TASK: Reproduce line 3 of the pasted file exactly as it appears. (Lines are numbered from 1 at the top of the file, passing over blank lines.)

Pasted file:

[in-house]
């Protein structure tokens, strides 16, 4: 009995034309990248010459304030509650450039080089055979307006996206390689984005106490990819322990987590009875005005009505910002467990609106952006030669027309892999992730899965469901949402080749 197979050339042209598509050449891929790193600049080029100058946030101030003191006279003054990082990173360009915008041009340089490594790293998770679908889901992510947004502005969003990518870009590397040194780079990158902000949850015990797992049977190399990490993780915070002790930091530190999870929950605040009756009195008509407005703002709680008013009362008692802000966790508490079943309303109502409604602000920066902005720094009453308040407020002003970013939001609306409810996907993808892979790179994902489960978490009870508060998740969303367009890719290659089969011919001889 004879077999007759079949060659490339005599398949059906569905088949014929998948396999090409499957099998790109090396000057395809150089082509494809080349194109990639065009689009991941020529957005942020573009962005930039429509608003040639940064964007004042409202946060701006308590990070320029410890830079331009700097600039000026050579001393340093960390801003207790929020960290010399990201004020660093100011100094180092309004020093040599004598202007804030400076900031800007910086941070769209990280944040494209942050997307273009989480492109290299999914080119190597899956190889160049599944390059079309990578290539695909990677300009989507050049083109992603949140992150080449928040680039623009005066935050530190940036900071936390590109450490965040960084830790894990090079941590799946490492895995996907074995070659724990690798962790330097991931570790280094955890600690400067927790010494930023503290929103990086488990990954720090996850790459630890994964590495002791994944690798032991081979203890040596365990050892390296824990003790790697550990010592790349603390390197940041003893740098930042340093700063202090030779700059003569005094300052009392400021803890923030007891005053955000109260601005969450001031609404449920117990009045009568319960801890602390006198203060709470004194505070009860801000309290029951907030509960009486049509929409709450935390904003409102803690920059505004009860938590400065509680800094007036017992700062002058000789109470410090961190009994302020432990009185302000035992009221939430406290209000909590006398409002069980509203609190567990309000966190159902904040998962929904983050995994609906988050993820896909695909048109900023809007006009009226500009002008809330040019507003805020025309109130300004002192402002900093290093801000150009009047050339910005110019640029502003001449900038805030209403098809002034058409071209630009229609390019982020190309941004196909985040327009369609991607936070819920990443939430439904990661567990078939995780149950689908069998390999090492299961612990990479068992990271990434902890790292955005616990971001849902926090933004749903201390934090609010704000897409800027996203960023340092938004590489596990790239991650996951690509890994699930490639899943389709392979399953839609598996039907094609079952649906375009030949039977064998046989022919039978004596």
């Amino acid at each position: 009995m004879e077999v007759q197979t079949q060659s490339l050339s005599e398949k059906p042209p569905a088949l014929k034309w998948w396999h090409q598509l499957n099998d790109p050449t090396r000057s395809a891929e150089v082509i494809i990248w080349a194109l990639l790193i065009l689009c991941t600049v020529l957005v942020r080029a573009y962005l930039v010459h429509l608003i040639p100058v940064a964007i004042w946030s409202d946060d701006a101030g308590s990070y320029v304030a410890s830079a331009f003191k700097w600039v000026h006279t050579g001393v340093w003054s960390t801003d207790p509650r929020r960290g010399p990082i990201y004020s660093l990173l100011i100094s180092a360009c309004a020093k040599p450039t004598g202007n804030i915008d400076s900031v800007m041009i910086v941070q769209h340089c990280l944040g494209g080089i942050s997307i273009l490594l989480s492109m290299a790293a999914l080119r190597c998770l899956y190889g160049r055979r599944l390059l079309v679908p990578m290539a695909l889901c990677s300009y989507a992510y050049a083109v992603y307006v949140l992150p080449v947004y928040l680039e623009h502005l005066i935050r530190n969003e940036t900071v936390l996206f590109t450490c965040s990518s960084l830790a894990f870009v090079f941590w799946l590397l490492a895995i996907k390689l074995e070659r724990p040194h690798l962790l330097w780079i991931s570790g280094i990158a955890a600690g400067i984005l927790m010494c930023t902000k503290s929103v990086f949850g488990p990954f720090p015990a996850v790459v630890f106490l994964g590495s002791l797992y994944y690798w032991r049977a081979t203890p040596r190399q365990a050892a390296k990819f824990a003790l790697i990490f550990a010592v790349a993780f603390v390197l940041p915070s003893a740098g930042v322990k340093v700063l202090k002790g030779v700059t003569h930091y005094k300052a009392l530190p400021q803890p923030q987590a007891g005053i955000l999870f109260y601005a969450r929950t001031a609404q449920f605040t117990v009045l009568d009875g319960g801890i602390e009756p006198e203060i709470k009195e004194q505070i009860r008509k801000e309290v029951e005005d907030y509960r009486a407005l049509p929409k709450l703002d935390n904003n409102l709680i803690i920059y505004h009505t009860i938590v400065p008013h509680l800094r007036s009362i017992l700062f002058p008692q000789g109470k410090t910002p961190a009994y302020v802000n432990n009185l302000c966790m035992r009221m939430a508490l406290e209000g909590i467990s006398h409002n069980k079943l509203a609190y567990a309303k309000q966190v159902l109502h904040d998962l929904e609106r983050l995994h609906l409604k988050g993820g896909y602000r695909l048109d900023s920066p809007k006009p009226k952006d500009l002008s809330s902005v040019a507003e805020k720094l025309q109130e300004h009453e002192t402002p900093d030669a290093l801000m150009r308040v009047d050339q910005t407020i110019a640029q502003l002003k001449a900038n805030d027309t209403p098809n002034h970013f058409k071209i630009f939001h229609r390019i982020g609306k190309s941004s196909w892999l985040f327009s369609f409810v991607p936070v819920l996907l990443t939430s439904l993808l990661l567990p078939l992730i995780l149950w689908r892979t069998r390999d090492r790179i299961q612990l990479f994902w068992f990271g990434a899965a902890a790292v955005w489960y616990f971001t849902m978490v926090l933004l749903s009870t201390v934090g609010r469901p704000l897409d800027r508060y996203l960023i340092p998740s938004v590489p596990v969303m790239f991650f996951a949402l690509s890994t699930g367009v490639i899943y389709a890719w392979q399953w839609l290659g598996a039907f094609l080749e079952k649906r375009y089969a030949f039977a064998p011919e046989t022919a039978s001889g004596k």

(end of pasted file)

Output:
């Amino acid at each position: 009995m004879e077999v007759q197979t079949q060659s490339l050339s005599e398949k059906p042209p569905a088949l014929k034309w998948w396999h090409q598509l499957n099998d790109p050449t090396r000057s395809a891929e150089v082509i494809i990248w080349a194109l990639l790193i065009l689009c991941t600049v020529l957005v942020r080029a573009y962005l930039v010459h429509l608003i040639p100058v940064a964007i004042w946030s409202d946060d701006a101030g308590s990070y320029v304030a410890s830079a331009f003191k700097w600039v000026h006279t050579g001393v340093w003054s960390t801003d207790p509650r929020r960290g010399p990082i990201y004020s660093l990173l100011i100094s180092a360009c309004a020093k040599p450039t004598g202007n804030i915008d400076s900031v800007m041009i910086v941070q769209h340089c990280l944040g494209g080089i942050s997307i273009l490594l989480s492109m290299a790293a999914l080119r190597c998770l899956y190889g160049r055979r599944l390059l079309v679908p990578m290539a695909l889901c990677s300009y989507a992510y050049a083109v992603y307006v949140l992150p080449v947004y928040l680039e623009h502005l005066i935050r530190n969003e940036t900071v936390l996206f590109t450490c965040s990518s960084l830790a894990f870009v090079f941590w799946l590397l490492a895995i996907k390689l074995e070659r724990p040194h690798l962790l330097w780079i991931s570790g280094i990158a955890a600690g400067i984005l927790m010494c930023t902000k503290s929103v990086f949850g488990p990954f720090p015990a996850v790459v630890f106490l994964g590495s002791l797992y994944y690798w032991r049977a081979t203890p040596r190399q365990a050892a390296k990819f824990a003790l790697i990490f550990a010592v790349a993780f603390v390197l940041p915070s003893a740098g930042v322990k340093v700063l202090k002790g030779v700059t003569h930091y005094k300052a009392l530190p400021q803890p923030q987590a007891g005053i955000l999870f109260y601005a969450r929950t001031a609404q449920f605040t117990v009045l009568d009875g319960g801890i602390e009756p006198e203060i709470k009195e004194q505070i009860r008509k801000e309290v029951e005005d907030y509960r009486a407005l049509p929409k709450l703002d935390n904003n409102l709680i803690i920059y505004h009505t009860i938590v400065p008013h509680l800094r007036s009362i017992l700062f002058p008692q000789g109470k410090t910002p961190a009994y302020v802000n432990n009185l302000c966790m035992r009221m939430a508490l406290e209000g909590i467990s006398h409002n069980k079943l509203a609190y567990a309303k309000q966190v159902l109502h904040d998962l929904e609106r983050l995994h609906l409604k988050g993820g896909y602000r695909l048109d900023s920066p809007k006009p009226k952006d500009l002008s809330s902005v040019a507003e805020k720094l025309q109130e300004h009453e002192t402002p900093d030669a290093l801000m150009r308040v009047d050339q910005t407020i110019a640029q502003l002003k001449a900038n805030d027309t209403p098809n002034h970013f058409k071209i630009f939001h229609r390019i982020g609306k190309s941004s196909w892999l985040f327009s369609f409810v991607p936070v819920l996907l990443t939430s439904l993808l990661l567990p078939l992730i995780l149950w689908r892979t069998r390999d090492r790179i299961q612990l990479f994902w068992f990271g990434a899965a902890a790292v955005w489960y616990f971001t849902m978490v926090l933004l749903s009870t201390v934090g609010r469901p704000l897409d800027r508060y996203l960023i340092p998740s938004v590489p596990v969303m790239f991650f996951a949402l690509s890994t699930g367009v490639i899943y389709a890719w392979q399953w839609l290659g598996a039907f094609l080749e079952k649906r375009y089969a030949f039977a064998p011919e046989t022919a039978s001889g004596k």